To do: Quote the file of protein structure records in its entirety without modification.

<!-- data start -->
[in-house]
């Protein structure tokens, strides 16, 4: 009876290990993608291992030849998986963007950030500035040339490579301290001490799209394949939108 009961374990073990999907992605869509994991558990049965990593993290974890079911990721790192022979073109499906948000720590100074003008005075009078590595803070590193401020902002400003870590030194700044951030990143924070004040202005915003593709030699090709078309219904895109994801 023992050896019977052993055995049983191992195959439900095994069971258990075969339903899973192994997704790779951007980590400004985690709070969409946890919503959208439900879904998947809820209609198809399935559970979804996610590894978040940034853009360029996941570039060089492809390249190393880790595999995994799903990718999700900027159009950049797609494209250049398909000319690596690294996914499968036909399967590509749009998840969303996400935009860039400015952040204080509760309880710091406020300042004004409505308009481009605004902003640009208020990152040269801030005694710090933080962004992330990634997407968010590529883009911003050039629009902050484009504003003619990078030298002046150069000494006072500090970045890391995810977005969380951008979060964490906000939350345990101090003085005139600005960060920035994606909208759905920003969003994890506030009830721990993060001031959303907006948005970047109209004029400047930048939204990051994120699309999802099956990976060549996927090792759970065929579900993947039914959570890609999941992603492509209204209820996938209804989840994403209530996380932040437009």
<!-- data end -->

[in-house]
């Protein structure tokens, strides 16, 4: 009876290990993608291992030849998986963007950030500035040339490579301290001490799209394949939108 009961374990073990999907992605869509994991558990049965990593993290974890079911990721790192022979073109499906948000720590100074003008005075009078590595803070590193401020902002400003870590030194700044951030990143924070004040202005915003593709030699090709078309219904895109994801 023992050896019977052993055995049983191992195959439900095994069971258990075969339903899973192994997704790779951007980590400004985690709070969409946890919503959208439900879904998947809820209609198809399935559970979804996610590894978040940034853009360029996941570039060089492809390249190393880790595999995994799903990718999700900027159009950049797609494209250049398909000319690596690294996914499968036909399967590509749009998840969303996400935009860039400015952040204080509760309880710091406020300042004004409505308009481009605004902003640009208020990152040269801030005694710090933080962004992330990634997407968010590529883009911003050039629009902050484009504003003619990078030298002046150069000494006072500090970045890391995810977005969380951008979060964490906000939350345990101090003085005139600005960060920035994606909208759905920003969003994890506030009830721990993060001031959303907006948005970047109209004029400047930048939204990051994120699309999802099956990976060549996927090792759970065929579900993947039914959570890609999941992603492509209204209820996938209804989840994403209530996380932040437009």